Nov 5, 2019

Iran to inject uranium gas in further break from nuclear deal

Iran's President Hassan Rouhani speaks at parliament in the capital Tehran. Photo: Atta Kenare/AFP via Getty Images

Iranian President Hassan Rouhani announced Tuesday Iran would "resume uranium enrichment" at its Fordow plant and begin injecting uranium gas into 1,044 centrifuges, Iranian state media reports.

Why it matters: The announcement coincided with the first anniversary of the Trump administration's "maximum pressure" campaign against Iran. Axios contributor Barak Ravid notes the announced plans are a substantial breach of Iran's nuclear deal.

  • "In the nuclear deal Iran committed to stop enrichment at Fordow and turn the facility to a reaserach center," Ravid said, noting it's the first time Iran has undertaken enrichment at Fordow since the 2015 deal.

The big picture: Behnam Ben Taleblu, a senior fellow at the policy institute the Foundation for Defense of Democracies, notes in an article for Axios that the Trump administration's "maximum pressure" campaign "escalated further last week with new State Department findings that link the country's construction sector to its Islamic Revolutionary Guard Corps."

  • On Monday, Treasury Secretary Steven Mnuchin said in a statement the U.S. had imposed sanctions on nine people connected to Iran Supreme Leader Ayatollah Ali Khamenei.

What they're saying: Secretary of State Mike Pompeo told Fox Business Network's "Lou Dobbs Tonight" Monday after Iran announced an operation involving 60 more centrifuges that the sanctions on Iran were "having a real impact and we need to continue to press."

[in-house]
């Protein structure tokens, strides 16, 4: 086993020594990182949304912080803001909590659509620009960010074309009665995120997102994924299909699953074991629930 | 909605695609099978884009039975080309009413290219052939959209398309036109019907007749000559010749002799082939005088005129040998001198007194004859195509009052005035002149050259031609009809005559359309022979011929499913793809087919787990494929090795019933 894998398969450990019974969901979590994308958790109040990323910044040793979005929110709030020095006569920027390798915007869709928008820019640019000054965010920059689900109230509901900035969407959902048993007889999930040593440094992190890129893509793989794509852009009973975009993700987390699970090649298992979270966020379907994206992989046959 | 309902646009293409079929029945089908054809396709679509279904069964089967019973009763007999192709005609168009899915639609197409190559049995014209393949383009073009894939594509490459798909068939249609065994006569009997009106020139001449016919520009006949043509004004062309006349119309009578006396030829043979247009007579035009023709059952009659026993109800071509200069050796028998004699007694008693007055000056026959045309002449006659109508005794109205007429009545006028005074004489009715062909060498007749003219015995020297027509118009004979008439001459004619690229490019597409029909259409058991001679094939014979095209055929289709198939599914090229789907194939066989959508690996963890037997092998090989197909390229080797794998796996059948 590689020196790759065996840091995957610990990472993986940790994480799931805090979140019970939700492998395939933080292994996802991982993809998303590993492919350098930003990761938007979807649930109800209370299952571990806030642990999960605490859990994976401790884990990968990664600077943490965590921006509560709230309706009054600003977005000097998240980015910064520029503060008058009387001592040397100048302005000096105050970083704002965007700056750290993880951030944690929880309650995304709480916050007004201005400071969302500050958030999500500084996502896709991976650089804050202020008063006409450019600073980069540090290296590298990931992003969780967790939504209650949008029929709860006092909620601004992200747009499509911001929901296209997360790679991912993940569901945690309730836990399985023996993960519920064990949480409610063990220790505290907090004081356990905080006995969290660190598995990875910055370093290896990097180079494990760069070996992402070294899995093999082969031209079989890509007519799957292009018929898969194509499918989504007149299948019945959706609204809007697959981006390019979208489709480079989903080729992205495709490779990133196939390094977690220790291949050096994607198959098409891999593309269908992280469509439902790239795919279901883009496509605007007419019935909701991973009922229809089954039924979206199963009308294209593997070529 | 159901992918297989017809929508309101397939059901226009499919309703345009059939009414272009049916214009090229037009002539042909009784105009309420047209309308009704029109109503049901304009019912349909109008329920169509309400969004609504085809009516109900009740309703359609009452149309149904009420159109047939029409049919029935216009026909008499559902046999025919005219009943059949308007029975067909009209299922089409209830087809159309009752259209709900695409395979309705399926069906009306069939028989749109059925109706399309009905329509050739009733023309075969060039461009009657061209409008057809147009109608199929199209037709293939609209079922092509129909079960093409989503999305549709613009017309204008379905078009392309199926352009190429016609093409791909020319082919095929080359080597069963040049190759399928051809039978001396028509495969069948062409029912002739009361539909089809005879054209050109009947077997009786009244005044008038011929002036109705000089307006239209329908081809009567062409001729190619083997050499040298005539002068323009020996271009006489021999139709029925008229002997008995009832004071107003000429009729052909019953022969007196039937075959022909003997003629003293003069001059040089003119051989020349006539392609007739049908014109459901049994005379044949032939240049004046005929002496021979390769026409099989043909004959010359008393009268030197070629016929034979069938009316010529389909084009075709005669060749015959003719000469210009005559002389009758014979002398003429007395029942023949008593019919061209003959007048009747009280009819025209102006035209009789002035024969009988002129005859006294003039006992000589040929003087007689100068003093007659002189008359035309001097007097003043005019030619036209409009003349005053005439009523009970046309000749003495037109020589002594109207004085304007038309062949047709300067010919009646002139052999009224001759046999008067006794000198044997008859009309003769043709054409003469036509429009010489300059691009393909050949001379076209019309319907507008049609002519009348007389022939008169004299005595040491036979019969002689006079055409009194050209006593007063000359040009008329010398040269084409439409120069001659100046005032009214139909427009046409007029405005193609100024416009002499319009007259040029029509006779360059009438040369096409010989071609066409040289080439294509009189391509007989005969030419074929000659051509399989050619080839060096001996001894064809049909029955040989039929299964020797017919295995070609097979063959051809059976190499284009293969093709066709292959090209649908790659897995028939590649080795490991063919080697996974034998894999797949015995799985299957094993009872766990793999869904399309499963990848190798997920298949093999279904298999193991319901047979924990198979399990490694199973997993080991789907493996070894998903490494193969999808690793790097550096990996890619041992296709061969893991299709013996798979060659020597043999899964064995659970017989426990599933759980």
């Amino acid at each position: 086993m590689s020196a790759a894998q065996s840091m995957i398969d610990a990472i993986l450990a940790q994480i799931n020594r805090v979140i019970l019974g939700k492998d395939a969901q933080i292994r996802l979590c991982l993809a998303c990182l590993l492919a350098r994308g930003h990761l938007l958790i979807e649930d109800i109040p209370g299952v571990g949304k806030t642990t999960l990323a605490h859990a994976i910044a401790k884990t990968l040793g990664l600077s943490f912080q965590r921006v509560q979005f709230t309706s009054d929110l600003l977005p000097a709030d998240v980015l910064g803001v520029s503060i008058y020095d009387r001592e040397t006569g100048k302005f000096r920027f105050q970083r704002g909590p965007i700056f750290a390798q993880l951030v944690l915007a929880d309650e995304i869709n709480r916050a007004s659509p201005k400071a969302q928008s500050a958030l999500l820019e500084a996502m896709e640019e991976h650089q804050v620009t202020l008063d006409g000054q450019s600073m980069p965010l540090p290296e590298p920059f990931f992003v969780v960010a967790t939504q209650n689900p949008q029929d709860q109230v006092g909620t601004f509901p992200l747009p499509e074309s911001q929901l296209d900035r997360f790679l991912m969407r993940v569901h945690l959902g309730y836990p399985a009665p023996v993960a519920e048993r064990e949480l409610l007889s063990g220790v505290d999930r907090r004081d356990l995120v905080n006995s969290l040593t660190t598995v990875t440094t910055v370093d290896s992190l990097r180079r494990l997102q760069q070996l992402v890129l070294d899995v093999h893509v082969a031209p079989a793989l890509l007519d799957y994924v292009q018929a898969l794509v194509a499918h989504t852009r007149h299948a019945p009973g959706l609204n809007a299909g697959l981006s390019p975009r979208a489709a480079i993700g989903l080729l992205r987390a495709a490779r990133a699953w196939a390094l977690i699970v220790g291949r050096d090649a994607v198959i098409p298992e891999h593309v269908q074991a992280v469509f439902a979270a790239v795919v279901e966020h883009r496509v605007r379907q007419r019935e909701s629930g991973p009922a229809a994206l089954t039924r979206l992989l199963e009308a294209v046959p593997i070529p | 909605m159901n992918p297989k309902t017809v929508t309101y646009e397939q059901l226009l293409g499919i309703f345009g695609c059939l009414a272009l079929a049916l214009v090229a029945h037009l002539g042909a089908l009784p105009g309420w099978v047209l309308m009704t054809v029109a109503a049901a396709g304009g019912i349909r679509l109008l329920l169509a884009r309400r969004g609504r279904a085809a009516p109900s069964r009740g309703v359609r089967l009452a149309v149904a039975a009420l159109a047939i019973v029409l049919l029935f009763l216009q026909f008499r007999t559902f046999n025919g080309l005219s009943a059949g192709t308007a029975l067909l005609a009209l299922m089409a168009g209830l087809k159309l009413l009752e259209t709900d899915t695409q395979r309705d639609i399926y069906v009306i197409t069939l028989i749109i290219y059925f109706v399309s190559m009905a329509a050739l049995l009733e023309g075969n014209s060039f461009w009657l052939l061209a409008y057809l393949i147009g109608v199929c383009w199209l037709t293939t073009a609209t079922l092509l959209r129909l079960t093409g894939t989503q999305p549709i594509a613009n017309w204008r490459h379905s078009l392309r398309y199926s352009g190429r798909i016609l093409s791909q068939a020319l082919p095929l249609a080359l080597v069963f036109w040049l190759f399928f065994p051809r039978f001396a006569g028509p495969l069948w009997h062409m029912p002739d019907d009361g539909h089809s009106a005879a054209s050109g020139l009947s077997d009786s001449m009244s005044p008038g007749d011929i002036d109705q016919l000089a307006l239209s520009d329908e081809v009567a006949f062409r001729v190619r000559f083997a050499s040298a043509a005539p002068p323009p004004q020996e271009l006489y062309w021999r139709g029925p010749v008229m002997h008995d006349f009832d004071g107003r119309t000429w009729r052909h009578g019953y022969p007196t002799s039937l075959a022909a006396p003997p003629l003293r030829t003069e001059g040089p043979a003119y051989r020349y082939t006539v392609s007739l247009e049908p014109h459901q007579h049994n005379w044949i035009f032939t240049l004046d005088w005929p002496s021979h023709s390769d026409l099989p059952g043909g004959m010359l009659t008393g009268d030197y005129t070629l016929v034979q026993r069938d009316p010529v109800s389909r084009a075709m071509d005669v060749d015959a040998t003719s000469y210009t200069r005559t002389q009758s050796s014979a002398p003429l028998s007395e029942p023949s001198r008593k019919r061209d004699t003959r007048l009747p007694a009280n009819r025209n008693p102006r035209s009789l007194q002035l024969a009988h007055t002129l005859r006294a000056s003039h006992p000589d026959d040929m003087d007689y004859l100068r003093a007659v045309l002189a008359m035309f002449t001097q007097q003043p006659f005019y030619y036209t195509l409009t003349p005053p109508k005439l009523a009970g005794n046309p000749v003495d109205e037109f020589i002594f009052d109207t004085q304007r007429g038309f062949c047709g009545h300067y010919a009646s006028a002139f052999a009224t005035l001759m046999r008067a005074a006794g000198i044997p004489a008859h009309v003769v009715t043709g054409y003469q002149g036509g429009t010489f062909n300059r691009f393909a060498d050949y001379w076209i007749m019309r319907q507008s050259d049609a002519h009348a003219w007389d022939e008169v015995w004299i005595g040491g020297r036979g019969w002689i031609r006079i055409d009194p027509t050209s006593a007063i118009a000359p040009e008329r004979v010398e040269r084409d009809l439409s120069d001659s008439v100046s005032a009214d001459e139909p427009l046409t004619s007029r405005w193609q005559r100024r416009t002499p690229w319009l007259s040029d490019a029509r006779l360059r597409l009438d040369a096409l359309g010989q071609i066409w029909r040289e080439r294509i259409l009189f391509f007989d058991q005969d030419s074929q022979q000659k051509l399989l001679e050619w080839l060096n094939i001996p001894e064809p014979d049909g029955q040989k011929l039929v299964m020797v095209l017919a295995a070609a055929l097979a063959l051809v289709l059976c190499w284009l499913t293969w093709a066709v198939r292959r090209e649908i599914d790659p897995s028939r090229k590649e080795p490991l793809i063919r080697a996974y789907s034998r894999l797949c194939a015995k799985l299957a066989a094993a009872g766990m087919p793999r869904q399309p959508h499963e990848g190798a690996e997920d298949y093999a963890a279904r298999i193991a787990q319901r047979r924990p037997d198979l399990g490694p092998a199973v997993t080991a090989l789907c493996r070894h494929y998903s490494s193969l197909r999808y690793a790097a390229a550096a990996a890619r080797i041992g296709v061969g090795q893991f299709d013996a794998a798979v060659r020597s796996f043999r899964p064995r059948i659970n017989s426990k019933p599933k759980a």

Go deeper: Expanding U.S. pressure campaign on Iran could reach a tipping point

Editor's note: This article has been updated with new details throughout.

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George Floyd protests: Unrest continues for 6th night across U.S.

A protest near the White House on Sunday night. Photo: Alex Wong/Getty Images

Most external lights at the White House were turned off late Sunday as the D.C. National Guard was deployed and authorities fired tear gas at hundreds of protesters nearby, per the New York Times.

What's happening: It's one of several tense, late-night standoffs between law enforcement and demonstrators in the United States.

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A man waves a Black Lives Matter flag atop the CNN logo outside the CNN Center during a protest in response to the police killing of George Floyd, Atlanta, Georgia, May 29. Photo: Elijah Nouvelage/Getty Images

Dozens of journalists across the country tweeted videos Saturday night of themselves and their crews getting arrested, being shot at by police with rubber bullets, targeted with tear gas by authorities or assaulted by protesters.

Driving the news: The violence got so bad over the weekend that on Sunday the Cleveland police said the media was not allowed downtown unless "they are inside their place of business" — drawing ire from news outlets around the country, who argued that such access is a critical part of adequately covering protests.

Inside Trump's antifa tweet

President Trump at Cape Canaveral on May 30. Photo: Paul Hennessy/SOPA Images/LightRocket via Getty Images

As recently as Saturday night, senior administration officials told me that the designation of a violent cohort of far-left activists, antifa, as a terrorist organization was not being seriously discussed at the White House. But that was Saturday.

Behind the scenes: The situation changed dramatically a few hours later, after prominent conservative allies of the president, such as his friend media commentator Dan Bongino, publicly urged a tough response against people associated with antifa (short for "anti-fascist").